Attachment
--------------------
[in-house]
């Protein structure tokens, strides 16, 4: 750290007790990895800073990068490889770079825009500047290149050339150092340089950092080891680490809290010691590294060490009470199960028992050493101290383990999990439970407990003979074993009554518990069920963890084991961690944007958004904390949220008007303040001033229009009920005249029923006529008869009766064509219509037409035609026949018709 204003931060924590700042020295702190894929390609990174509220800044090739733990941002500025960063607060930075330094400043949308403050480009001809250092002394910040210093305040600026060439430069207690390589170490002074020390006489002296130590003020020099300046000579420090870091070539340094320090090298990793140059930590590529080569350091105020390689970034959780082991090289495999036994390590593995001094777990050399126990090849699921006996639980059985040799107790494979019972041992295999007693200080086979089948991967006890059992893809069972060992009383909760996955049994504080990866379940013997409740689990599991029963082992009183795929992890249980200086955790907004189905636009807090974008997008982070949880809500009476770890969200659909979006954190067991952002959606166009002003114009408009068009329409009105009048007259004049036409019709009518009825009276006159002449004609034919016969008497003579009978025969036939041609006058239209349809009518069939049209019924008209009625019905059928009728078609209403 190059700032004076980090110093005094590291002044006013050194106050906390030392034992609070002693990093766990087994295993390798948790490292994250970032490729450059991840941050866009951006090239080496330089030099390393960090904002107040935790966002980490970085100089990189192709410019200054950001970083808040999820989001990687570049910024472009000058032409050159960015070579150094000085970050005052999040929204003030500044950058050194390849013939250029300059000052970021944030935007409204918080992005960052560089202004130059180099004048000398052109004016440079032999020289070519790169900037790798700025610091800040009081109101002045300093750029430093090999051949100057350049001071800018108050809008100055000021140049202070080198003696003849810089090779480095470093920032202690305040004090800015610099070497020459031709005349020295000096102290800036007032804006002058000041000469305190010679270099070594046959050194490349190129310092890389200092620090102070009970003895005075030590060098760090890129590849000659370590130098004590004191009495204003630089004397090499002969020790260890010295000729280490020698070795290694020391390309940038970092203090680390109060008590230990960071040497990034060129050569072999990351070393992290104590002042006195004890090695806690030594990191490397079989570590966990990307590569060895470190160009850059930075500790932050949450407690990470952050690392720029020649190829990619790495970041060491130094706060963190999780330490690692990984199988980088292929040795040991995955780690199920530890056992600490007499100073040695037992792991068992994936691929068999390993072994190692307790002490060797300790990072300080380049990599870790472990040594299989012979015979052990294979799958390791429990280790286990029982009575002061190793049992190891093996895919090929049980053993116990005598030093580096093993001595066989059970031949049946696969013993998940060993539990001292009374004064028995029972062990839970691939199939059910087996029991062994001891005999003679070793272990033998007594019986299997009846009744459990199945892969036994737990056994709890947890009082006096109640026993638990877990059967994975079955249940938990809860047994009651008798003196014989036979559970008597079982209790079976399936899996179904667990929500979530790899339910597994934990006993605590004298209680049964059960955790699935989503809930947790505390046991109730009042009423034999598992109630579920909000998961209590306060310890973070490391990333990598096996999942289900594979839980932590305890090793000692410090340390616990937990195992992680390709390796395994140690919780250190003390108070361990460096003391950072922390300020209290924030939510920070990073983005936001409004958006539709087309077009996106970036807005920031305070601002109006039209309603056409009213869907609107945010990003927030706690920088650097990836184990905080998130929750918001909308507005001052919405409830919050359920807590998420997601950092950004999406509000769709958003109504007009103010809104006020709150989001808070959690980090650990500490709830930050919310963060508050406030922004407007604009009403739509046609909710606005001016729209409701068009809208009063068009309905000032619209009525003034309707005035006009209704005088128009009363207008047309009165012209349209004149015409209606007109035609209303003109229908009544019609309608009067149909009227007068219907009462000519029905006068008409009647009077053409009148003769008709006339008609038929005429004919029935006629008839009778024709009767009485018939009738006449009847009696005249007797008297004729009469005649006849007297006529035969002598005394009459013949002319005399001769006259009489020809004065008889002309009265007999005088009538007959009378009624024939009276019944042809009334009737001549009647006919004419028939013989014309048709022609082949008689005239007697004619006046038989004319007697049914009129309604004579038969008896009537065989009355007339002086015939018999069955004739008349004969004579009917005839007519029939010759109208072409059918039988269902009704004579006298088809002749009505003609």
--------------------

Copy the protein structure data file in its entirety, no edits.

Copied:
[in-house]
């Protein structure tokens, strides 16, 4: 750290007790990895800073990068490889770079825009500047290149050339150092340089950092080891680490809290010691590294060490009470199960028992050493101290383990999990439970407990003979074993009554518990069920963890084991961690944007958004904390949220008007303040001033229009009920005249029923006529008869009766064509219509037409035609026949018709 204003931060924590700042020295702190894929390609990174509220800044090739733990941002500025960063607060930075330094400043949308403050480009001809250092002394910040210093305040600026060439430069207690390589170490002074020390006489002296130590003020020099300046000579420090870091070539340094320090090298990793140059930590590529080569350091105020390689970034959780082991090289495999036994390590593995001094777990050399126990090849699921006996639980059985040799107790494979019972041992295999007693200080086979089948991967006890059992893809069972060992009383909760996955049994504080990866379940013997409740689990599991029963082992009183795929992890249980200086955790907004189905636009807090974008997008982070949880809500009476770890969200659909979006954190067991952002959606166009002003114009408009068009329409009105009048007259004049036409019709009518009825009276006159002449004609034919016969008497003579009978025969036939041609006058239209349809009518069939049209019924008209009625019905059928009728078609209403 190059700032004076980090110093005094590291002044006013050194106050906390030392034992609070002693990093766990087994295993390798948790490292994250970032490729450059991840941050866009951006090239080496330089030099390393960090904002107040935790966002980490970085100089990189192709410019200054950001970083808040999820989001990687570049910024472009000058032409050159960015070579150094000085970050005052999040929204003030500044950058050194390849013939250029300059000052970021944030935007409204918080992005960052560089202004130059180099004048000398052109004016440079032999020289070519790169900037790798700025610091800040009081109101002045300093750029430093090999051949100057350049001071800018108050809008100055000021140049202070080198003696003849810089090779480095470093920032202690305040004090800015610099070497020459031709005349020295000096102290800036007032804006002058000041000469305190010679270099070594046959050194490349190129310092890389200092620090102070009970003895005075030590060098760090890129590849000659370590130098004590004191009495204003630089004397090499002969020790260890010295000729280490020698070795290694020391390309940038970092203090680390109060008590230990960071040497990034060129050569072999990351070393992290104590002042006195004890090695806690030594990191490397079989570590966990990307590569060895470190160009850059930075500790932050949450407690990470952050690392720029020649190829990619790495970041060491130094706060963190999780330490690692990984199988980088292929040795040991995955780690199920530890056992600490007499100073040695037992792991068992994936691929068999390993072994190692307790002490060797300790990072300080380049990599870790472990040594299989012979015979052990294979799958390791429990280790286990029982009575002061190793049992190891093996895919090929049980053993116990005598030093580096093993001595066989059970031949049946696969013993998940060993539990001292009374004064028995029972062990839970691939199939059910087996029991062994001891005999003679070793272990033998007594019986299997009846009744459990199945892969036994737990056994709890947890009082006096109640026993638990877990059967994975079955249940938990809860047994009651008798003196014989036979559970008597079982209790079976399936899996179904667990929500979530790899339910597994934990006993605590004298209680049964059960955790699935989503809930947790505390046991109730009042009423034999598992109630579920909000998961209590306060310890973070490391990333990598096996999942289900594979839980932590305890090793000692410090340390616990937990195992992680390709390796395994140690919780250190003390108070361990460096003391950072922390300020209290924030939510920070990073983005936001409004958006539709087309077009996106970036807005920031305070601002109006039209309603056409009213869907609107945010990003927030706690920088650097990836184990905080998130929750918001909308507005001052919405409830919050359920807590998420997601950092950004999406509000769709958003109504007009103010809104006020709150989001808070959690980090650990500490709830930050919310963060508050406030922004407007604009009403739509046609909710606005001016729209409701068009809208009063068009309905000032619209009525003034309707005035006009209704005088128009009363207008047309009165012209349209004149015409209606007109035609209303003109229908009544019609309608009067149909009227007068219907009462000519029905006068008409009647009077053409009148003769008709006339008609038929005429004919029935006629008839009778024709009767009485018939009738006449009847009696005249007797008297004729009469005649006849007297006529035969002598005394009459013949002319005399001769006259009489020809004065008889002309009265007999005088009538007959009378009624024939009276019944042809009334009737001549009647006919004419028939013989014309048709022609082949008689005239007697004619006046038989004319007697049914009129309604004579038969008896009537065989009355007339002086015939018999069955004739008349004969004579009917005839007519029939010759109208072409059918039988269902009704004579006298088809002749009505003609």